Wake Up Together: Ren Hang And Where Love Is IllegalHomotopia + Witness Change @ Open Eye Gallery – until 17/02
An unclothed woman stands on the roof of a high-rise building, the Beijing skyline light and dusty. She arches defiantly in a backward curve to meet the face of a nude man, tilting forward to kiss her, creating a bumpy ‘m’ shape with their bodies. Can people see? They don’t care. Behind his point and shoot camera, REN HANG carefully directs his friends, arranging their limbs and hair to capture a transient image of youth, affection and life.
3,000 miles away in Russia, ROBIN HAMMOND photographs two women holding each other in an embrace; their fingers knit tightly together between their chests, one rests her cheek against the other who looks directly into the lens. They get a biro and paper and write down their story for Hammond to take, describing how they were followed home and brutally attacked for holding hands on a subway.
In more than 70 countries around the world, there are discriminatory laws against lesbian, gay, bisexual, transgender and intersex relationships. As part of Homotopia Festival 2018, Open Eye Gallery’s winter double bill Wake Up Together: Ren Hang And Where Love Is Illegal brings together two fluent bodies of photography which champion identity and the right to love who we want.
Uncensored and enlivening, Ren Hang’s keenly experimental point and shoot photography has shone a light onto a generation of China not often seen through layers of politics and western clichés. Having been denied the right to exhibit his work repeatedly in China for his deemed ‘flagrant’ and ‘pornographic’ themes, an electricity runs through each of Ren’s photographs chosen for his UK premiere.
One of my favourite images is I Compact U, which features in Frank Ocean’s self-directed publication Boys Don’t Cry. Three young men hang out of the same car window, unclothed and arranged in a remarkable constellation of elbows and wrists, holding cigarettes to each other’s mouths. Throughout all of Ren’s images a sense of touch and physicality is exaggerated through carefully aligned shapes and objects; heads tucked under armpits, bodies stacked, limbs coiled into orifices.
Often shooting his friends, Ren had an illuminated and unphased way of seeing. Before tragically taking his own life in 2017, aged 29, Ren’s enduring struggle with depression was apparent, the elegiac show title Wake Up Together taken from his last poem posted online. His work, however, celebrates his abiding vitality, a seemingly random use of objects – lily pads, peacocks, lizards, cherries – provide planes of texture and palpability, his aesthetic world clearly referencing bodies as vehicles for play and unapologetic identity.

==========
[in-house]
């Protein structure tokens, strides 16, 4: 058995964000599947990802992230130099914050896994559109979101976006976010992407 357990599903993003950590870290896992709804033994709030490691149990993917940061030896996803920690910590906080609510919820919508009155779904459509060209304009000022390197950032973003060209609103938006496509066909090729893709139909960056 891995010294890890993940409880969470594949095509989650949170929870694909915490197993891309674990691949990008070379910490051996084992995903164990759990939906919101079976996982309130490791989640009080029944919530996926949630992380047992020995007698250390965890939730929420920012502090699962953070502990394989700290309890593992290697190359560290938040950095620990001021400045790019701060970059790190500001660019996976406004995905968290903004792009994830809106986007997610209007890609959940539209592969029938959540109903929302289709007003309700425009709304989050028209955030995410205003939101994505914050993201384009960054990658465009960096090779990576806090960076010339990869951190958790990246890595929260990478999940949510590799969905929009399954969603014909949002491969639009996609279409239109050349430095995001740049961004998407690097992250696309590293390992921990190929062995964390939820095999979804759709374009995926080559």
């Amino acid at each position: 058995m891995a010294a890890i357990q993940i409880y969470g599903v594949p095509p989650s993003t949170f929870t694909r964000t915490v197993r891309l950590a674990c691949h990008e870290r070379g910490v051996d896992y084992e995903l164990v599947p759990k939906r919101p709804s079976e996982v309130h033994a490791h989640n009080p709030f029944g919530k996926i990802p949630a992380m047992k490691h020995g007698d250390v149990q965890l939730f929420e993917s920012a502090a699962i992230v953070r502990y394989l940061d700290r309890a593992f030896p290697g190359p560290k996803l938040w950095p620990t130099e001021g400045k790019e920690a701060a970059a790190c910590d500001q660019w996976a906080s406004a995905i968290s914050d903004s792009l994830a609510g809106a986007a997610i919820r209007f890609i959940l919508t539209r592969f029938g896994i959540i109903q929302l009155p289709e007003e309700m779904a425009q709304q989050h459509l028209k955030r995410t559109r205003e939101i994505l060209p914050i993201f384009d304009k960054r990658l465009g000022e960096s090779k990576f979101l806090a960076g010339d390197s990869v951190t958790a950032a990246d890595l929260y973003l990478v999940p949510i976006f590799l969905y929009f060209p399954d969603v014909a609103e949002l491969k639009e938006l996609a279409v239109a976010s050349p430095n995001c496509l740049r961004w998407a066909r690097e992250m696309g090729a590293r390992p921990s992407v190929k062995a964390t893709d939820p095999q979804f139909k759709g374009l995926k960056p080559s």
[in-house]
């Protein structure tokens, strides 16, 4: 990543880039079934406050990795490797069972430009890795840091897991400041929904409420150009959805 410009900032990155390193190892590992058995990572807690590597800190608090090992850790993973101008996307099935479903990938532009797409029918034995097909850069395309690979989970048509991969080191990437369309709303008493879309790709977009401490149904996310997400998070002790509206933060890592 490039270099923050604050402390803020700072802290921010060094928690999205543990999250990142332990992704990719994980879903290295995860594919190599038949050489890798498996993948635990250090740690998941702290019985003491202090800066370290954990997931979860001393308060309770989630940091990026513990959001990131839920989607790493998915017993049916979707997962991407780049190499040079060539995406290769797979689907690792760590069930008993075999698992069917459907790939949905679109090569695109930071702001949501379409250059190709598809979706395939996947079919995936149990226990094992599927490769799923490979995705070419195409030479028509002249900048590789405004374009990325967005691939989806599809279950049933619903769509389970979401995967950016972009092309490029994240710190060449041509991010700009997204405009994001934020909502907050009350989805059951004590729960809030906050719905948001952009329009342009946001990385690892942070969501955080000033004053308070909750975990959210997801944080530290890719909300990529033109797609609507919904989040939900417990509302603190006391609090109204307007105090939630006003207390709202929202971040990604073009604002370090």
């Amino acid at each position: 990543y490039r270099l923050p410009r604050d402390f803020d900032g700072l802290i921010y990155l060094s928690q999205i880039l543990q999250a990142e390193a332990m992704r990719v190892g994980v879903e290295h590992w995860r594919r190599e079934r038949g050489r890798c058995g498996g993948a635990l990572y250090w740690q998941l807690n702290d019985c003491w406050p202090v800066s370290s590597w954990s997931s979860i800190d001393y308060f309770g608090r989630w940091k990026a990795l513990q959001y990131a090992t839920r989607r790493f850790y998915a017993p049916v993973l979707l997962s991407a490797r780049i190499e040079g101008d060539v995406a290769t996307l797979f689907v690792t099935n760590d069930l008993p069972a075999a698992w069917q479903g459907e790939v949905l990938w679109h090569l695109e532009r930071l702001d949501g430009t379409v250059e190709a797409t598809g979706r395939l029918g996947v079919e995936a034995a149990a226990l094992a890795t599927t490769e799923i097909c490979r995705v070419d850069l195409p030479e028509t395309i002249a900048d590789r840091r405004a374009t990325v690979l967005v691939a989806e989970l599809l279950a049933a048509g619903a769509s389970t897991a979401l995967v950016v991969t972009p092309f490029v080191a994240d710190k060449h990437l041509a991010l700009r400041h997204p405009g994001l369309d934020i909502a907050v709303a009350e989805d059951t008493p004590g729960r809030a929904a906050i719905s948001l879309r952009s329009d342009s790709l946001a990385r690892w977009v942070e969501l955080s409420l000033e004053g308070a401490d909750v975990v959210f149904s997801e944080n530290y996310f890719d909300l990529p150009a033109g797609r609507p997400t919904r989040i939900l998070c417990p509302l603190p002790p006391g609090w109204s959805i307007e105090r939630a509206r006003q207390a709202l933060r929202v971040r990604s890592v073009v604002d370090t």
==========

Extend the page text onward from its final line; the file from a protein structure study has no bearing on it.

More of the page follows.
When Robin Hammond began his project Where Love Is Illegal he gave complete control to his sitters, allowing them to choose exactly how they presented themselves before the camera. The portraits here are peaceful and homely, even a bit bizarre at times; Amine from Tunisia sits across his bed, his white stilettos not quite touching the floor; Jessie, a transgender woman from Lebanon, is poised like a cat in her front room, shrouded in a red veil. Shooting members of the LGBTQI community in countries where bigoted views are backed by law, Hammond’s tangible and importantly singular Polaroids (should they wish to withdraw their story) are paired with poignant handwritten stories.
Moving between each gallery space, the two bodies of work confront each other in a way that enhances the agency of Ren’s subjects, while spotlighting the lack of freedom for the people courageously sharing their own stories of censorship and isolation. Aspects of each narrative captured by Hammond are unimaginable, but the collection of portraits in its entirety provides a strong sense of community; each person’s story is relatable regardless of identity, creative activism at its most powerful.